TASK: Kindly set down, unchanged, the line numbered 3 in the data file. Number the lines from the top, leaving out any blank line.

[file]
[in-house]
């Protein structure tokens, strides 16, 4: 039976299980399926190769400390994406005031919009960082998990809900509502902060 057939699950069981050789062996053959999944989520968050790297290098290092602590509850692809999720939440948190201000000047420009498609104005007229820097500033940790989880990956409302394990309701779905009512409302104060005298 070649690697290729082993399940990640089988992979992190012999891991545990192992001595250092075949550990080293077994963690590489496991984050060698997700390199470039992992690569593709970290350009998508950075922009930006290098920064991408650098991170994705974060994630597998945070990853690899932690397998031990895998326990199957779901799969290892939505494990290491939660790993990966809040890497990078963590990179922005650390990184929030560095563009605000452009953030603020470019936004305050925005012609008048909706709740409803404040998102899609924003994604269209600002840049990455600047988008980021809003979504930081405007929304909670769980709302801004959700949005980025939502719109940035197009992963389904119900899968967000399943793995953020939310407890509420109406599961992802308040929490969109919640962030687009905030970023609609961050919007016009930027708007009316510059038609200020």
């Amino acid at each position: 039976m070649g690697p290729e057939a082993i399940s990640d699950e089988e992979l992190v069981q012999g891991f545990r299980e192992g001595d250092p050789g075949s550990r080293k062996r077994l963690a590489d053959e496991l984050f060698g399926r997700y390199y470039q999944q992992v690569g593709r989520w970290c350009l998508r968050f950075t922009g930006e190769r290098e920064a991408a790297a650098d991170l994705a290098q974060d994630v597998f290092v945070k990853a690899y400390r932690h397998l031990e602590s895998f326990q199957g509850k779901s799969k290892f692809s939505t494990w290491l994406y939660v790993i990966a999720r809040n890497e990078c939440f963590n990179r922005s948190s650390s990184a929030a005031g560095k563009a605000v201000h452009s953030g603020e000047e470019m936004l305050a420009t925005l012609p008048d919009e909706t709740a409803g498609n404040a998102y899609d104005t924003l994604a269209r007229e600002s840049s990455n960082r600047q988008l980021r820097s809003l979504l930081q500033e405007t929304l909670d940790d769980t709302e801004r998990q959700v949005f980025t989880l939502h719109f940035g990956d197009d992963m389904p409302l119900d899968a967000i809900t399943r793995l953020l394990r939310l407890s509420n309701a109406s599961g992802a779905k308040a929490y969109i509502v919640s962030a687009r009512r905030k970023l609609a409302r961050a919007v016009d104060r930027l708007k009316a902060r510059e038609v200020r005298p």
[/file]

């Amino acid at each position: 039976m070649g690697p290729e057939a082993i399940s990640d699950e089988e992979l992190v069981q012999g891991f545990r299980e192992g001595d250092p050789g075949s550990r080293k062996r077994l963690a590489d053959e496991l984050f060698g399926r997700y390199y470039q999944q992992v690569g593709r989520w970290c350009l998508r968050f950075t922009g930006e190769r290098e920064a991408a790297a650098d991170l994705a290098q974060d994630v597998f290092v945070k990853a690899y400390r932690h397998l031990e602590s895998f326990q199957g509850k779901s799969k290892f692809s939505t494990w290491l994406y939660v790993i990966a999720r809040n890497e990078c939440f963590n990179r922005s948190s650390s990184a929030a005031g560095k563009a605000v201000h452009s953030g603020e000047e470019m936004l305050a420009t925005l012609p008048d919009e909706t709740a409803g498609n404040a998102y899609d104005t924003l994604a269209r007229e600002s840049s990455n960082r600047q988008l980021r820097s809003l979504l930081q500033e405007t929304l909670d940790d769980t709302e801004r998990q959700v949005f980025t989880l939502h719109f940035g990956d197009d992963m389904p409302l119900d899968a967000i809900t399943r793995l953020l394990r939310l407890s509420n309701a109406s599961g992802a779905k308040a929490y969109i509502v919640s962030a687009r009512r905030k970023l609609a409302r961050a919007v016009d104060r930027l708007k009316a902060r510059e038609v200020r005298p």